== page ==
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OBJECTIVES: The purpose of this study was to assess (1) the overall mental health of Members of Parliament (MPs) and (2) awareness among MPs of the mental health support services available to them in Parliament. DESIGN: An anonymous self-completed online cross-sectional survey was conducted in December 2016. SETTING: 56th UK House of Commons. PARTICIPANTS: All 650 members of the 56th UK House of Commons were invited to participate; 146 MPs (23%) completed the survey. OUTCOMES: The General Health Questionnaire-12 was used to assess age- and sex-standardised prevalence of probable common mental disorders (CMD). Results were compared with a nationally representative survey, the Health Survey for England (HSE) 2014. Core demographic questions, MPs' awareness of available mental health services, their willingness to discuss mental health issues with party Whips and fellow MPs and the effects of employment outside Parliament were assessed. RESULTS: Comparison of MP respondents with HSE comparator groups found that MPs have higher rates of mental health problems (age- and sex-standardised prevalence of probable CMD in 49 surveyed MPs 34% (95% CI 27% to 42%) versus 17% (95% CI 13% to 21%) in the high-income comparison group). Survey respondents were younger, more likely to be female and more educated compared with all MPs. 77% of MPs (n=112) did not know how to access in-house mental health support. 52% (n=76) would not discuss their mental health with party Whips or other MPs (48%; n=70). CONCLUSIONS: MPs in the study sample had higher rates of mental health problems than rates seen in the whole English population or comparable occupational groups. Most surveyed MPs are unaware of mental health support services or how to access them. Our findings represent a relatively small sample of MPs. There is a need for MPs to have better awareness of, and access to, mental health support.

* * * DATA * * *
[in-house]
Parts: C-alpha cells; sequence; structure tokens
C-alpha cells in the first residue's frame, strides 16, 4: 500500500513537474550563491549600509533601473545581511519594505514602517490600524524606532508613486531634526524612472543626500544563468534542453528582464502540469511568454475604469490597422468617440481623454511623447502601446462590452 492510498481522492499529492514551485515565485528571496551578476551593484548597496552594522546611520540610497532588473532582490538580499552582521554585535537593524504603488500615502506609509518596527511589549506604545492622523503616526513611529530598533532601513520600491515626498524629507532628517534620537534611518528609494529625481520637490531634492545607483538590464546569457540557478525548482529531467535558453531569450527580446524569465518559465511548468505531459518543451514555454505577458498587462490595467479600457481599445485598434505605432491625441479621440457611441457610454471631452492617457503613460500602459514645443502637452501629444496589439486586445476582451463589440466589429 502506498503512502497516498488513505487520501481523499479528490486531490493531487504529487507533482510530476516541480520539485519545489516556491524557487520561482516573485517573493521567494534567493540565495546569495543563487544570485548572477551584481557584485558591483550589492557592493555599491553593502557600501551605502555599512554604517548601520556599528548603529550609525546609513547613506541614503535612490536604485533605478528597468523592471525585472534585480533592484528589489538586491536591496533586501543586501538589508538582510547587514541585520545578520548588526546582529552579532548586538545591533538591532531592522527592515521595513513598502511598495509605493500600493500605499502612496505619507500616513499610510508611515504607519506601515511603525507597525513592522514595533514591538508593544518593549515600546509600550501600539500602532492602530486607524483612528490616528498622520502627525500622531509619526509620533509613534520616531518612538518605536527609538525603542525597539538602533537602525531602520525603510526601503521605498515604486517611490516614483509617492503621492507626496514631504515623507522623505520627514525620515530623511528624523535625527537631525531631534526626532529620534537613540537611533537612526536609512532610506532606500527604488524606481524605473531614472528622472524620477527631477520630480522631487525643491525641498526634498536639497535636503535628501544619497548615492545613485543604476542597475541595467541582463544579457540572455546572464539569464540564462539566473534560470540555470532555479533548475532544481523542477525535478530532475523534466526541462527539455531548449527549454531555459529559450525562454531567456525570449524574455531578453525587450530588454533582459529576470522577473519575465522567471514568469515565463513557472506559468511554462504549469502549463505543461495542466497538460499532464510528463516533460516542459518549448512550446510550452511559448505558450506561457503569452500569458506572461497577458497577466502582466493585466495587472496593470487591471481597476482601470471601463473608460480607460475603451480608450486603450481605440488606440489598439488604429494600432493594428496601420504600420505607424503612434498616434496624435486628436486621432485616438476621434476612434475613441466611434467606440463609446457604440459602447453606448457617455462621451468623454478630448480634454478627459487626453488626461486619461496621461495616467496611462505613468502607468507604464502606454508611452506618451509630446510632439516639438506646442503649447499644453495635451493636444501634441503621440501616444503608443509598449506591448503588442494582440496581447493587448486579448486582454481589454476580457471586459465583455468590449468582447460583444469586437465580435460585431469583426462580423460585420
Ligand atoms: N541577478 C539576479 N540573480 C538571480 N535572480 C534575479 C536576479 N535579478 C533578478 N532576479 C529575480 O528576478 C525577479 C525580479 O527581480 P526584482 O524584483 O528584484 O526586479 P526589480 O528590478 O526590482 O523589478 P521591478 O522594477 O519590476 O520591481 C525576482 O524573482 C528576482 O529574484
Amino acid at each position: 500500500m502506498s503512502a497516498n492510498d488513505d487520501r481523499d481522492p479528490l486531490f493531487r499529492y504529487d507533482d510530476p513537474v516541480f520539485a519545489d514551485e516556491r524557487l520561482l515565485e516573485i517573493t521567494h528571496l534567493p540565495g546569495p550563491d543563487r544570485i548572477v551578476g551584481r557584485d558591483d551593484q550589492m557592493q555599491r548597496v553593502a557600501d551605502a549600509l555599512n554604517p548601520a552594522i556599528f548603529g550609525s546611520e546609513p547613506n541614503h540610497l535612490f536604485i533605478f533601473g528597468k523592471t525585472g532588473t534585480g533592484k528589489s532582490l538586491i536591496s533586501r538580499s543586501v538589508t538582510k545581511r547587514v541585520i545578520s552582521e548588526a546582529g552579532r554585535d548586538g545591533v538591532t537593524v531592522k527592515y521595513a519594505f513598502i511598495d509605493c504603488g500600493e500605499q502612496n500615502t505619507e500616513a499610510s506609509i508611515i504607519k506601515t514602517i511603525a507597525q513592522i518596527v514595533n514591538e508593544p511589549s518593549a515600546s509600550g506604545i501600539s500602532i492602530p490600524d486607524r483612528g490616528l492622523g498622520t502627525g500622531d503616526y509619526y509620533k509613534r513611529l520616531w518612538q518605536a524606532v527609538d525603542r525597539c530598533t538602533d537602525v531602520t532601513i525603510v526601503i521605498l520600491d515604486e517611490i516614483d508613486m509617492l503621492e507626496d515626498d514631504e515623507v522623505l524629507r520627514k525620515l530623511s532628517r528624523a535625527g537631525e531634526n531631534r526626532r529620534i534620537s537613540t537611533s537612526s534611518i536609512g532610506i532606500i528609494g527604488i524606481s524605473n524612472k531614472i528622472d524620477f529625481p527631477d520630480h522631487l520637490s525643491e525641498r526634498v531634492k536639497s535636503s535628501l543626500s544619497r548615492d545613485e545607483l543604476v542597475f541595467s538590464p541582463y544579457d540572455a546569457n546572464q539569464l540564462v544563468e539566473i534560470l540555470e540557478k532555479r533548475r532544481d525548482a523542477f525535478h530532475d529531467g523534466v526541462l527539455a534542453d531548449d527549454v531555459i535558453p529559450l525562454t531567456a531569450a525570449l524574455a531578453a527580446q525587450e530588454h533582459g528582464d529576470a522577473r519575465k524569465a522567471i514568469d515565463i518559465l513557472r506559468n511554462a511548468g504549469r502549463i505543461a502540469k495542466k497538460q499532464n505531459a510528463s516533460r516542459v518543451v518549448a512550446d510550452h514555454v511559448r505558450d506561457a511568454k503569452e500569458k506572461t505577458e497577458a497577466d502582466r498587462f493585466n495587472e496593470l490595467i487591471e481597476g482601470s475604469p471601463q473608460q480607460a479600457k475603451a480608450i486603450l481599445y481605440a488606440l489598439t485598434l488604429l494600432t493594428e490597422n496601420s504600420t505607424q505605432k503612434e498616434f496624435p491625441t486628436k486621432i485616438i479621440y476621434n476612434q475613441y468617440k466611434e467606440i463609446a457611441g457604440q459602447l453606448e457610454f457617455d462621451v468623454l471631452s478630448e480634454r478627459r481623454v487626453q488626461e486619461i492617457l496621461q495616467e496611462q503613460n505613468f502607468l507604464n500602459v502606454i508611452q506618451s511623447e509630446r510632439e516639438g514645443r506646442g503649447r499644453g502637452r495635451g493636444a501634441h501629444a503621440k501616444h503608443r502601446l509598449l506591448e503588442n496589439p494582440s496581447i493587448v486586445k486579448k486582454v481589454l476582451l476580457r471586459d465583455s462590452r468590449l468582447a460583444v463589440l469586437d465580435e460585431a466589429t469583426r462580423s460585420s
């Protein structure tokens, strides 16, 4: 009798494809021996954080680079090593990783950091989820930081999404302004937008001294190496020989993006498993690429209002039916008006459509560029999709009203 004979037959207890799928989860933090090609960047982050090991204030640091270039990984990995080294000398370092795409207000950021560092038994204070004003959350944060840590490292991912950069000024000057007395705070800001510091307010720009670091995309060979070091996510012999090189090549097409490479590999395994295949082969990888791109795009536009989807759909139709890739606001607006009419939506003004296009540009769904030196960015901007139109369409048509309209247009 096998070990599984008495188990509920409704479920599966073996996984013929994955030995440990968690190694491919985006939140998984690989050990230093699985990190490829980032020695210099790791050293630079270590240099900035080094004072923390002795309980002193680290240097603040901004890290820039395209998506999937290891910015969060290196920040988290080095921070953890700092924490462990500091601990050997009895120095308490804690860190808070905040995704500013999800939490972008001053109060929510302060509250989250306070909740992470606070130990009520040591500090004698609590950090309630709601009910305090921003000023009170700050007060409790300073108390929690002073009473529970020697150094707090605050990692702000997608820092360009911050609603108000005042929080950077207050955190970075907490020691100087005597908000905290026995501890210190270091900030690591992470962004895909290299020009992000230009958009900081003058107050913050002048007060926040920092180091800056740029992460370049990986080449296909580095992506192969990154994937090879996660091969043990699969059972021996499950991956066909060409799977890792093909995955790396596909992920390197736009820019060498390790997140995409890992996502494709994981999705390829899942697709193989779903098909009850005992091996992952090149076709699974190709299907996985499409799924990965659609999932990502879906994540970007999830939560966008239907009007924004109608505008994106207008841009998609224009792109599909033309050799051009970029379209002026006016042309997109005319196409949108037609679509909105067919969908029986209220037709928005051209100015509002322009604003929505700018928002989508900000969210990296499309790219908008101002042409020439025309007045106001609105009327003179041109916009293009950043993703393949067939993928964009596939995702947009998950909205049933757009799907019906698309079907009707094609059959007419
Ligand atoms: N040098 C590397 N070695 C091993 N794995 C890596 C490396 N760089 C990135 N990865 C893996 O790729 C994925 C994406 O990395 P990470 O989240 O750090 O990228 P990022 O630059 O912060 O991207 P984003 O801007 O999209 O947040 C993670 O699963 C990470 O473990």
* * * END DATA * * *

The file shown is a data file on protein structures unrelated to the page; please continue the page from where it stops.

Original publication




Journal article


BMJ Open

Publication Date





MP, Members of Parliament, United Kingdom, mental health, policy making, stigma, Adult, Aged, Cross-Sectional Studies, Female, Health Services Accessibility, Health Surveys, Humans, Male, Mental Disorders, Mental Health, Mental Health Services, Middle Aged, Politics, Prevalence, United Kingdom, Young Adult